The clever concealed rear door handles lend a coupe look to a 5 door hatch, and the black 18” wheels onClio R.S. 200 Sport gaycarboys (7) the Cup show the flashy racing style red brake callipers. There is no real need for the rear black diffuser and rectangular twin exhausts, but it lends a touch of “look at me” to the driving experience. Just the thing for driving up and down “the Strip”. The doors are deeply sculptured and deliciously curvaceous making the Clio look like a piece of artwork. The rump is pert and cheeky just the way I like them.

The Hot Hatch market is intensely completive and against the Clio, VW’s Polo GTi looks a little frumpy, and while Peugeot’s 208 GTi is drop-dead gorgeous, it is yet to prove itself. Clio RS has 147 kw as does the 208 with the Polo coming in at more conservative 132 kw. The Clio will take 95ron whereas the other two will have hissie fits if they aren’t given 98ron cocktails to sip. That’s a considerable saving at 20c a litre over the life of your ownership. Think how many rounds of drinks that is.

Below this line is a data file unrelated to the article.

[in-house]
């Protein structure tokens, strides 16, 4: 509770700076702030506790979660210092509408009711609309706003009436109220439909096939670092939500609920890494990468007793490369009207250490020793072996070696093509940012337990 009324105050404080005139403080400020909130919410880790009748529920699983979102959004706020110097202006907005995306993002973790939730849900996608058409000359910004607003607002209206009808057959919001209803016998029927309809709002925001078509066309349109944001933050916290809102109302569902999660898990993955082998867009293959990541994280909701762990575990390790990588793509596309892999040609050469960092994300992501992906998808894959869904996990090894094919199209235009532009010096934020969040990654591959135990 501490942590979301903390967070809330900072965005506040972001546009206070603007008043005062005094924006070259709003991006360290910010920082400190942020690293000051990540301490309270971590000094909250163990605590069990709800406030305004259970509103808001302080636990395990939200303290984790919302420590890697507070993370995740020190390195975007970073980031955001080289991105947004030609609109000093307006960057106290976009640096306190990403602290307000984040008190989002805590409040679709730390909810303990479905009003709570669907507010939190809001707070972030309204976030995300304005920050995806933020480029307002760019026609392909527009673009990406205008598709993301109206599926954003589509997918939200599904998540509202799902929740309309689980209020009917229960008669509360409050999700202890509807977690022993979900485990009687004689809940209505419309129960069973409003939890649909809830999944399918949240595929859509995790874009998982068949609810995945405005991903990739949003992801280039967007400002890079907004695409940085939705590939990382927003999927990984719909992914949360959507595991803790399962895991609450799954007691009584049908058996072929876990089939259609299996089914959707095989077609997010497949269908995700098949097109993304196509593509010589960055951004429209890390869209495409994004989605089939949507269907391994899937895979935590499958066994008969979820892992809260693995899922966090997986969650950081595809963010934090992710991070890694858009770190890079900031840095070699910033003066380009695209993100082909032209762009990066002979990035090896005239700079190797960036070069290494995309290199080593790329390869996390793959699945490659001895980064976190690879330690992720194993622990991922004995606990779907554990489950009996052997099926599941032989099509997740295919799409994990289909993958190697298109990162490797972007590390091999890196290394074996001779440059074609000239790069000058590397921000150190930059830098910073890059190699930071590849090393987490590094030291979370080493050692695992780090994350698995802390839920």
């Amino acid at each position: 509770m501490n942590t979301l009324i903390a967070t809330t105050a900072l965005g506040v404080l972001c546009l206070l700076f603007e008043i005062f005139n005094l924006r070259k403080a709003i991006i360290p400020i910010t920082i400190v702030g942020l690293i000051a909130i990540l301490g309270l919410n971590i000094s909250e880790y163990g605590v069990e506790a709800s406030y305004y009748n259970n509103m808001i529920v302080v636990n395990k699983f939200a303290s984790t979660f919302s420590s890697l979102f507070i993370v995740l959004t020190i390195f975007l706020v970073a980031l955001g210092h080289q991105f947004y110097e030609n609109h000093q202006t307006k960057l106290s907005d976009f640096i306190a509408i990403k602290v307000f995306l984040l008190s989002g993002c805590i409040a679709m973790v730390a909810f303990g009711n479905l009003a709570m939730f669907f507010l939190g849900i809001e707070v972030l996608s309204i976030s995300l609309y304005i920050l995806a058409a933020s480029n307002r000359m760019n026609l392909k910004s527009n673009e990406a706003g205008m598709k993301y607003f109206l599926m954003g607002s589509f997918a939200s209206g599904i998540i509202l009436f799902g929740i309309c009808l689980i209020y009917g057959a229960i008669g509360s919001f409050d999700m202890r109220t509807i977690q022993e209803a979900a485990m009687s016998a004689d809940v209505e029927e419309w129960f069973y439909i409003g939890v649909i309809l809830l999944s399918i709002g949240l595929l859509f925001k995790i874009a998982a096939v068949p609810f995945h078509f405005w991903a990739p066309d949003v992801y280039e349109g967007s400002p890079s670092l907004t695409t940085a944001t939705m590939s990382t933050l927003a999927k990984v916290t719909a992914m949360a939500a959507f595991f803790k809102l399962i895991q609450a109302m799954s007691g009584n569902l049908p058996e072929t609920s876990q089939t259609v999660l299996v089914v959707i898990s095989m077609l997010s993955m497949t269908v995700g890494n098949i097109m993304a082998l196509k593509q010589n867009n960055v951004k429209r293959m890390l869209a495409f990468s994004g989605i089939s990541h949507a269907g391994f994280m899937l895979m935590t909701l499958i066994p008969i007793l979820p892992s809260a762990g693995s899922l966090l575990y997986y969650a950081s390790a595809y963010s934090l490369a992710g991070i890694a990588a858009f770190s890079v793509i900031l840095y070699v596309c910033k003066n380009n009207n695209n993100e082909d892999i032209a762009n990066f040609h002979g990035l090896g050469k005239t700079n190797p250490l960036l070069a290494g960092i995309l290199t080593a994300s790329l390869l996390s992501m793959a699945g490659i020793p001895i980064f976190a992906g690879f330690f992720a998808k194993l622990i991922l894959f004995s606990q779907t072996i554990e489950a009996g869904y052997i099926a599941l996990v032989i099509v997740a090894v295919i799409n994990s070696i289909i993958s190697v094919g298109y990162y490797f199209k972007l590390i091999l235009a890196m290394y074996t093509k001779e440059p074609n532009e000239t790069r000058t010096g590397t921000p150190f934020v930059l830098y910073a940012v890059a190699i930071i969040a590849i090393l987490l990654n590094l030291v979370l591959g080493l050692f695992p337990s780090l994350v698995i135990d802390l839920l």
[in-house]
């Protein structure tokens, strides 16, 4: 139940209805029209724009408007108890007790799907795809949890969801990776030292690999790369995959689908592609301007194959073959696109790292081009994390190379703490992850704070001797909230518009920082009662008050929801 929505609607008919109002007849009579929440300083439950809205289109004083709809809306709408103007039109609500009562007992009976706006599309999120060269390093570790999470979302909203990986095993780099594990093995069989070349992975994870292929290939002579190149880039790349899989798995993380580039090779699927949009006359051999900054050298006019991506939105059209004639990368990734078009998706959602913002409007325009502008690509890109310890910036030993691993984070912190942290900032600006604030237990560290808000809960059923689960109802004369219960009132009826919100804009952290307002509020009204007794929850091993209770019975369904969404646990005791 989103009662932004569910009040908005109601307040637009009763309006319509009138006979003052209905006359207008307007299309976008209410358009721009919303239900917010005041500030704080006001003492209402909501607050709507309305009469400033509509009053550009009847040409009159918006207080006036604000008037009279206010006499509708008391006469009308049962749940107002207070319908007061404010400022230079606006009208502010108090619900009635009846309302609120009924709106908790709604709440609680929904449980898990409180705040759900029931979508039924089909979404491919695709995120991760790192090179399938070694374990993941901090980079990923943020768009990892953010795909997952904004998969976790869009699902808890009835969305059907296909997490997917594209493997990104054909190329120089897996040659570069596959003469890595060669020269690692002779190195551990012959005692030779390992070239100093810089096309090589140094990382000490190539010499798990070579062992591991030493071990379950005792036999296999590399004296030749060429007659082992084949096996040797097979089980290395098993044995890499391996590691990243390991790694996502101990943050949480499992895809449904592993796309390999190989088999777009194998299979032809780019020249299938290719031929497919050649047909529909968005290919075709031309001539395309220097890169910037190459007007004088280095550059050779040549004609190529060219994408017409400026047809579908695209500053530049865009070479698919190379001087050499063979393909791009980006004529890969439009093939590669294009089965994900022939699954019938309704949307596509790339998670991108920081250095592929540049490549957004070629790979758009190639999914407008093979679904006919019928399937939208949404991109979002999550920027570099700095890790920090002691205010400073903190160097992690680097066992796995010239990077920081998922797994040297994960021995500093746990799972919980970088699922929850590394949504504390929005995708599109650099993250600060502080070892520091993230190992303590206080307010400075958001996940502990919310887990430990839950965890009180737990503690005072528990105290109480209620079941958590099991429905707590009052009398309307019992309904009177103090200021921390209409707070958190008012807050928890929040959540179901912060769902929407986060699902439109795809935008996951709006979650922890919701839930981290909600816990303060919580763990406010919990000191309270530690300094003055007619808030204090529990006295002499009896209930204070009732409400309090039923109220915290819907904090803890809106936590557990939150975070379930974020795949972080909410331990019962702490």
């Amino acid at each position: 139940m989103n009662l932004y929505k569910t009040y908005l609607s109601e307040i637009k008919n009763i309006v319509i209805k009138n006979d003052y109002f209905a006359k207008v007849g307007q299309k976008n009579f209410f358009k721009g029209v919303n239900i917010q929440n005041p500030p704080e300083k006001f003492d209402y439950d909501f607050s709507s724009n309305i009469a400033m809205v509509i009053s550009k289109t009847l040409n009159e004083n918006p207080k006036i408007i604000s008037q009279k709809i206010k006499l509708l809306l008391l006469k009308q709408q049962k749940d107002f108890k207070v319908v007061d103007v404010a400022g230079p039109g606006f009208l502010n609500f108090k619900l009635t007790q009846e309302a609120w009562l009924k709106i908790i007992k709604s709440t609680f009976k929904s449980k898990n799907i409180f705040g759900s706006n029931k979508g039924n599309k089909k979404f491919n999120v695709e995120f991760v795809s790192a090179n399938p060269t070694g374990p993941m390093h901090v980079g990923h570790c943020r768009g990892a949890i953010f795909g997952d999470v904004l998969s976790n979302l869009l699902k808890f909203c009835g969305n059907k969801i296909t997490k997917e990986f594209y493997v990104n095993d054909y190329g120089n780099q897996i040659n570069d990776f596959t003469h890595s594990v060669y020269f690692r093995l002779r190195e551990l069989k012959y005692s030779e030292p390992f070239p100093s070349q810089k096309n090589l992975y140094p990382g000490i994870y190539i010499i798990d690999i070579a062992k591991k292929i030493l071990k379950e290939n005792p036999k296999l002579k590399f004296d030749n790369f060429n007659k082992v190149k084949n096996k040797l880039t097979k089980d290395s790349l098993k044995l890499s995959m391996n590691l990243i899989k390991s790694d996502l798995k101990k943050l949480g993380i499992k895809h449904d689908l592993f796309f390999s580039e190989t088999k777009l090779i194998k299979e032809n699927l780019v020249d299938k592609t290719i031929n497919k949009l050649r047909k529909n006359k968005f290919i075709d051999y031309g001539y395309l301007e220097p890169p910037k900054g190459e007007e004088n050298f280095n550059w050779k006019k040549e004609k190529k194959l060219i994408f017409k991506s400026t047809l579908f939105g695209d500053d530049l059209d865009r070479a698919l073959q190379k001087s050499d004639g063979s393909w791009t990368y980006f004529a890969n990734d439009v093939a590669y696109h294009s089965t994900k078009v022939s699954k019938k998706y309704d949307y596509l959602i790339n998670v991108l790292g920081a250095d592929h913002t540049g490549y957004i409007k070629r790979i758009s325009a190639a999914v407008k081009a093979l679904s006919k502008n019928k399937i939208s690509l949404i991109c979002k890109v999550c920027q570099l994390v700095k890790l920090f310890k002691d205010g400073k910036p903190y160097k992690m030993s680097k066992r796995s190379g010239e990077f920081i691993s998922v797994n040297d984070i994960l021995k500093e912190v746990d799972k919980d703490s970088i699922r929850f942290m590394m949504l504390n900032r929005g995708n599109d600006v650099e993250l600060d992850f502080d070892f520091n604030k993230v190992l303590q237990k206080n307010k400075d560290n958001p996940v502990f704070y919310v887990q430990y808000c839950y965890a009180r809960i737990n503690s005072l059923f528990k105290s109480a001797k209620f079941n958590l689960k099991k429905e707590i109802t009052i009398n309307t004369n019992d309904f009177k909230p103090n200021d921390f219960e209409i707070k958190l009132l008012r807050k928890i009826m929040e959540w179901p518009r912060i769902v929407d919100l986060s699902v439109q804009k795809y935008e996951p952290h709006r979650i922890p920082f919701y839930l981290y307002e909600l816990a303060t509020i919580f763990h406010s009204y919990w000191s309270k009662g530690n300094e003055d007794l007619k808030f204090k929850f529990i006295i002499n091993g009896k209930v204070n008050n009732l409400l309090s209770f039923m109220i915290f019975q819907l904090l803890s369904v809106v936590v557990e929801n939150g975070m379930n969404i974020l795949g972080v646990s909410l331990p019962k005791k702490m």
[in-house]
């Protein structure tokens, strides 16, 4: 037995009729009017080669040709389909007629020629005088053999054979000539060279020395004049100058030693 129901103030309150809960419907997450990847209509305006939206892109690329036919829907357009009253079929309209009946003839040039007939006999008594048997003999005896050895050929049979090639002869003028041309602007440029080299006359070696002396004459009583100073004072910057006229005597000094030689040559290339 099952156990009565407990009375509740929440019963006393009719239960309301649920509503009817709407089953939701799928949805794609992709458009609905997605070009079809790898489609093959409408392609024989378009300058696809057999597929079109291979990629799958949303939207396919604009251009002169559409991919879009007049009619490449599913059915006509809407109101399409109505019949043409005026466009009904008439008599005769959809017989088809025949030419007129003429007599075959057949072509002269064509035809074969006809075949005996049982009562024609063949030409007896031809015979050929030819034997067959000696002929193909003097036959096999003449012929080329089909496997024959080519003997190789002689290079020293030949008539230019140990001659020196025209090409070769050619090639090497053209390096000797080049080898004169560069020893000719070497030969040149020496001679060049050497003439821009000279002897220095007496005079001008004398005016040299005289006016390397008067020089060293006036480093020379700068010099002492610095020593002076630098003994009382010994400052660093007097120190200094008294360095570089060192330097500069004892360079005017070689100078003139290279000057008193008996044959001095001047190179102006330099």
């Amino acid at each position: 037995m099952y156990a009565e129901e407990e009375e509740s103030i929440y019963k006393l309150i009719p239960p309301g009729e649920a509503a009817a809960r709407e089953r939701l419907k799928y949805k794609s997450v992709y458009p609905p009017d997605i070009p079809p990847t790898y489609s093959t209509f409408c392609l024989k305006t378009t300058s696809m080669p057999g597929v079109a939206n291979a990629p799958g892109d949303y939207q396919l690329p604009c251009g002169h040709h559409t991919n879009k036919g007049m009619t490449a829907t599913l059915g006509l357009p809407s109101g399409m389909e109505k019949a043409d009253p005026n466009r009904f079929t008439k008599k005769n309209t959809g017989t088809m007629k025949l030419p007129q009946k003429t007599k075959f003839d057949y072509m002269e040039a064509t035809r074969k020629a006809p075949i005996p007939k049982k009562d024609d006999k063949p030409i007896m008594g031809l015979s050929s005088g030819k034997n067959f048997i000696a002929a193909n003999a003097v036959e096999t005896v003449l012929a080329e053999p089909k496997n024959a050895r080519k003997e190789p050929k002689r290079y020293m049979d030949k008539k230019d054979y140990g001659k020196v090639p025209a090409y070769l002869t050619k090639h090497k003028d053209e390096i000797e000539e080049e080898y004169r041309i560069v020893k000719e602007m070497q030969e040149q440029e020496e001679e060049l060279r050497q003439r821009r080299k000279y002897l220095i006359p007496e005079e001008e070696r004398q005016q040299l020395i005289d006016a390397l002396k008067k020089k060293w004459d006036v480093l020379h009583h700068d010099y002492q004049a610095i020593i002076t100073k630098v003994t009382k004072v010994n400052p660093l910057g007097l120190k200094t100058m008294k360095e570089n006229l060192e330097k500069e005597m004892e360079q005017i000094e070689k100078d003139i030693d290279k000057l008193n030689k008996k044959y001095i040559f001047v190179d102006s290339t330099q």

The Renault has a particularly clever Smart Key system. Like other brands, you secrete the key about your person and as you approach the car, the interior lights illuminate so you can check that nobody is hiding in the back seats (that you don’t want to be there). You can enter and start without having to use the key, but the clever part is when you leave. You simply walk away. The Clio knows you’re in a rush to get to happy hour, so she locks her doors for you with a reassuring “beep”. I like that feature very much and is common across the brand.